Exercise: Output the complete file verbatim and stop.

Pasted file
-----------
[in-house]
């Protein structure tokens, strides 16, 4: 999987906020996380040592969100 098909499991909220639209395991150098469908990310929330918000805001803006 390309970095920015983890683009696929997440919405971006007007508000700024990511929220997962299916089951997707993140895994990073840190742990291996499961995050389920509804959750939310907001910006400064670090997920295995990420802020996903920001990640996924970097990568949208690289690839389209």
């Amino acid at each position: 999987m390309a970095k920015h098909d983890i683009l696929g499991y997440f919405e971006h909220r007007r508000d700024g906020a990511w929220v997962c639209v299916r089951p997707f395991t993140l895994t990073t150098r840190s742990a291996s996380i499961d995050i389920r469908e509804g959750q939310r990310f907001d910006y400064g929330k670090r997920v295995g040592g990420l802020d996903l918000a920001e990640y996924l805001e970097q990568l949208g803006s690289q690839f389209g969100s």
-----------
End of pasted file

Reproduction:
[in-house]
């Protein structure tokens, strides 16, 4: 999987906020996380040592969100 098909499991909220639209395991150098469908990310929330918000805001803006 390309970095920015983890683009696929997440919405971006007007508000700024990511929220997962299916089951997707993140895994990073840190742990291996499961995050389920509804959750939310907001910006400064670090997920295995990420802020996903920001990640996924970097990568949208690289690839389209």
């Amino acid at each position: 999987m390309a970095k920015h098909d983890i683009l696929g499991y997440f919405e971006h909220r007007r508000d700024g906020a990511w929220v997962c639209v299916r089951p997707f395991t993140l895994t990073t150098r840190s742990a291996s996380i499961d995050i389920r469908e509804g959750q939310r990310f907001d910006y400064g929330k670090r997920v295995g040592g990420l802020d996903l918000a920001e990640y996924l805001e970097q990568l949208g803006s690289q690839f389209g969100s």